Published Passenger Lists

In transcribing data from the above-mentioned passenger lists into a computer data base, Dr. Glazier acceded to a request that his team include information to benefit those involved in research concerning immigration and immigrant ancestors. The initial effort was a computerized list of Irish passengers published as The Famine Immigrants: Lists of Irish Immigrants Arriving at the Port of New York, 1846-1851 (Baltimore: Genealogical Pub. Co., 1983-86), currently being expanded to cover English, Welsh, and Scottish immigrants from 1880-1914. The subsequent major undertakings in this project are Germans to America: Lists of Passengers Arriving at U.S. Ports, 1850-1893 (Wilmington, Del.: Scholarly Resources, 1988- ); Italians to America, 1880-1899 (Wilmington, Del.: Scholarly Resources, 1992- ); and Migration from the Russian Empire. Lists of Passengers Arriving at the Port of New York, 1875-1914 (Baltimore: Genealogical Pub. Co., 1995- ). While this labor-intensive work is in progress, it is important to note that under no circumstances can staff members at the Temple-Balch Center conduct any research or respond to any questions about individuals whose names may appear on the original manifests.

A great many passenger lists, created both before and after passage of the act of 1819, have been published in a wide variety of books, journal articles, and special publications. An early attempt to locate them and to index the ships' names was made in 1938 by Harold Lancour, who compiled A Bibliography of Ship Passenger Lists, 1538-1825 containing about 98 sources; a third edition, including some 243 sources, was revised and enlarged by Richard J. Wolfe (New York: New York Public Library, 1963).

It is well for researchers to be aware of the companion volume that continues Lancour's work compiled by P. William Filby: Passenger and Immigration Lists Bibliography, 1538-1900, Being a Guide to Published Lists of Arrivals in the United States and Canada, 2nd edition (Detroit: Gale Research Co., 1988). This contains over 2,550 sources including hundreds of lists not yet published in the Passenger and Immigration Lists Index, cited below. As a major reference work, the Bibliography is available in many research libraries, and therefore no attempt was made to duplicate it for this reference guide. To date, unfortunately, there is no later edition of the Bibliography.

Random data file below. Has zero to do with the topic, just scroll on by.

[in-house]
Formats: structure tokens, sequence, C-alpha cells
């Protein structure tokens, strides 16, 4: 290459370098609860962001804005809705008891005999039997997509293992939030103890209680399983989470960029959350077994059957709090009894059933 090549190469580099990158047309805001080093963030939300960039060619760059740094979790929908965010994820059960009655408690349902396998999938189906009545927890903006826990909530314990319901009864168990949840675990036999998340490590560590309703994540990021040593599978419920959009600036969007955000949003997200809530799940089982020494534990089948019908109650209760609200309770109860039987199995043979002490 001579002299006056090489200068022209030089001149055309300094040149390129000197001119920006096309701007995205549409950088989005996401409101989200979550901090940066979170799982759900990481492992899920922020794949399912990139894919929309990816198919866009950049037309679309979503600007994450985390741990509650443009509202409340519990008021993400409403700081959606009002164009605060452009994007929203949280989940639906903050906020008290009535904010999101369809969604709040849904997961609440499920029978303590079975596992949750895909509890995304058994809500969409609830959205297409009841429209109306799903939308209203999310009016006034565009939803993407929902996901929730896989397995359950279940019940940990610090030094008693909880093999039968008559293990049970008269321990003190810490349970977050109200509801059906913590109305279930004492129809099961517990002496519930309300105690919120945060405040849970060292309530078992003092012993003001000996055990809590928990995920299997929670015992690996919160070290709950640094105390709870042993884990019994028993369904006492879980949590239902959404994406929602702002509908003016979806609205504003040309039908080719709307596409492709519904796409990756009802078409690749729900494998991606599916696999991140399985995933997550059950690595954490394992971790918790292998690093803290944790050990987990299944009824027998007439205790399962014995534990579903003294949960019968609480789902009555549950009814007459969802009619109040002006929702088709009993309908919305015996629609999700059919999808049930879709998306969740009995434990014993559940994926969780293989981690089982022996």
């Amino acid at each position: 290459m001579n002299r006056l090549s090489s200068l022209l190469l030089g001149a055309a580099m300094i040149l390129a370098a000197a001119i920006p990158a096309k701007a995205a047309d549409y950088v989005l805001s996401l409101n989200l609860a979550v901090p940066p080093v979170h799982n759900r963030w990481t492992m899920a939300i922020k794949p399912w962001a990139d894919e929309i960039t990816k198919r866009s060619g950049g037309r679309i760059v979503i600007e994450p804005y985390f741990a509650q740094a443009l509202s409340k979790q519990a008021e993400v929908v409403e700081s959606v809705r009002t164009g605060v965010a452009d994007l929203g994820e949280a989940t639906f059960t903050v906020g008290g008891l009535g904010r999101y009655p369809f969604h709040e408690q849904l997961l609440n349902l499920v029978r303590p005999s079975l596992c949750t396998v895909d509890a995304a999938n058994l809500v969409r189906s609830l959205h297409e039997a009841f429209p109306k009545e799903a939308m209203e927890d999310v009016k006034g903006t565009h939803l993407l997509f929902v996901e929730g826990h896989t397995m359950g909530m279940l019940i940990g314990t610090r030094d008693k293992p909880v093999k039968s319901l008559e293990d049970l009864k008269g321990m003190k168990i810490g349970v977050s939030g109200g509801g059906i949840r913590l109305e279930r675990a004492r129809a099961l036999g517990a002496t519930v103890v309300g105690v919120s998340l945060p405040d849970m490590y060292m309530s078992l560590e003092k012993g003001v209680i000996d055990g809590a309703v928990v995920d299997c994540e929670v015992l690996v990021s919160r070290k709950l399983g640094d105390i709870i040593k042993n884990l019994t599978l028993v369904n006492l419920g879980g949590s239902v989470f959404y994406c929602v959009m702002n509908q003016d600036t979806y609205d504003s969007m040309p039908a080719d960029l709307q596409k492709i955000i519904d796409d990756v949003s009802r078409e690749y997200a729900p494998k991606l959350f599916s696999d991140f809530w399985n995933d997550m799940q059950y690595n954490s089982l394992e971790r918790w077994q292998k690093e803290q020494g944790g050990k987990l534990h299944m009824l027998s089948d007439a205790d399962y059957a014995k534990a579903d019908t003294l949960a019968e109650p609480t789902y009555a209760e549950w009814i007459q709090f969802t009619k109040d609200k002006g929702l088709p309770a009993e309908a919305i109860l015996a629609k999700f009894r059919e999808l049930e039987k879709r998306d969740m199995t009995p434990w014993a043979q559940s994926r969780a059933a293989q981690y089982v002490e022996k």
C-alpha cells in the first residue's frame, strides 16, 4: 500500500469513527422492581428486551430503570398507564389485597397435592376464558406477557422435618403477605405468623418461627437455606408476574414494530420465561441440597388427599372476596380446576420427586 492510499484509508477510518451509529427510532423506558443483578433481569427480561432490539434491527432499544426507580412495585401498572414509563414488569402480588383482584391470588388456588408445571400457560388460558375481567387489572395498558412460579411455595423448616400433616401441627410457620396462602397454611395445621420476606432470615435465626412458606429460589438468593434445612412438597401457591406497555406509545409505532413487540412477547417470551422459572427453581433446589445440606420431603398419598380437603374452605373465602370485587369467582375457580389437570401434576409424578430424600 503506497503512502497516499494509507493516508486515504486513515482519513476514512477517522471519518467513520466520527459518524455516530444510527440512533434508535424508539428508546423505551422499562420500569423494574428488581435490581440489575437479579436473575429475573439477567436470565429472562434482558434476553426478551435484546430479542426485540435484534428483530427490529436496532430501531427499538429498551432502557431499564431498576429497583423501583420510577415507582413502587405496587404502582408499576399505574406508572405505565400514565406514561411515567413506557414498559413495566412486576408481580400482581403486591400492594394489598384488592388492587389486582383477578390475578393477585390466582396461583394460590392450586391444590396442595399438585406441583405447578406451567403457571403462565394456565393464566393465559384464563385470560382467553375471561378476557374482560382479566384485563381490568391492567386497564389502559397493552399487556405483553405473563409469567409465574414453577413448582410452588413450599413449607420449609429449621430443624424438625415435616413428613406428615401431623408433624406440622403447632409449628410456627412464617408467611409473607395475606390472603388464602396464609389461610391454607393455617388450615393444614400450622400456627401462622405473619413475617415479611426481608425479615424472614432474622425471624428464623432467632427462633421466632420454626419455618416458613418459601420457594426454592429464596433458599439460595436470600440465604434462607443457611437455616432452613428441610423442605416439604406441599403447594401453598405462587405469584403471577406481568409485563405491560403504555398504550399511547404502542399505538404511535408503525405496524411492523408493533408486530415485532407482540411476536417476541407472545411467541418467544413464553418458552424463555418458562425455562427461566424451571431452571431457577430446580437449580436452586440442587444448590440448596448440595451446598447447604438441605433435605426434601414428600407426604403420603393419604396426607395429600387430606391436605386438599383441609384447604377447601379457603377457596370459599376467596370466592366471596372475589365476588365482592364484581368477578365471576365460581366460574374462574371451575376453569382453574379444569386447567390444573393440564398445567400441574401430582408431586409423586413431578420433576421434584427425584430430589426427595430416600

Beginning in the 1980s, P. William Filby and Mary K. Meyer launched a project to consolidate all known published passenger and naturalization lists, as well as other lists of American residents of foreign birth, and to edit a master index of names from these lists. The result was a three-volume publication, Passenger and Immigration Lists Index. A Guide to Published Arrival Records of About 500,000 Passengers Who Came to the United States and Canada in the Seventeenth, Eighteenth, and Nineteenth Centuries (Detroit, Gale Research Co., 1981); since 1982 a supplement of approximately 125,000 names has been issued annually. Combined, these volumes currently contain over two and a quarter million names taken from hundreds of publications. The editor's intention is to incorporate small passenger lists from such sources as journal articles and books. Hence, the names from a very large series such as Germans to America are not included.

Twentieth-century Passenger Lists

Currently, with fiftieth anniversary ceremonies commemorating World War II fresh in the minds of so many veterans and their families, there is a budding interest in relatively recent arrivals in the United States. This is a direct result of two significant pieces of federal legislation. In 1945 Congress passed the so-called War Brides Act to expedite the admission of foreign-born spouses and children of United States armed forces personnel (ch. 289, 61 Stat., 401). Three years later, in 1948, Congress passed the Displaced Persons Act, authorizing the admission of 400,000 refugees from war-torn Europe for a period of four years, 1948-1952 (ch. 647, 62 Stat., 1009). For an up-to-date list of microfilmed Passenger Arrival Records, 1882-1957 (ship), and Passenger Arrival Lists, 1929-1945 (air), at the National Archives, see the Guide to Federal Records in the National Archives of the United States (Washington, DC: National Archives and Records Administration, 1995), 85.3.1 and 85.3.2. [CD3026 1996.]

For those seeking shipping company records of passengers from Europe who embarked for North America from the port of Rotterdam during the first four decades of the twentieth century, a new 272-microfiche publication may be of value: Passenger Lists of the Holland-American Line, 1900-1940 (Lisse, The Netherlands: Municipal Archives of Rotterdam and MMF Publications, 1995). Included among the passengers are many refugees who left their homes during the early phase of World War II in Europe, before the United States became involved in the fighting. In the District of Columbia this publication is available at the United States Holocaust Memorial Museum, 100 Raoul Wallenberg Place, SW, Washington, DC 20024-2150.

Interest in immigrant ancestors has gone far beyond finding names on ship passenger lists. Today's researcher is often keen to discover motivations for leaving the mother country, to find first-hand descriptions of the crossing, to ferret out details about particular immigrant ships and the rigors of being "processed" by immigration authorities, to study conditions encountered during early years in the New World, to learn reasons for the settlement of various ethnic groups in particular places throughout the country, and to absorb first-hand accounts of newly settled immigrants. This guide provides an introduction to the type and variety of books available concerning these topics, both recent publications and reprints of some earlier works, as well as a list of some useful subject headings.

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  January 8, 2014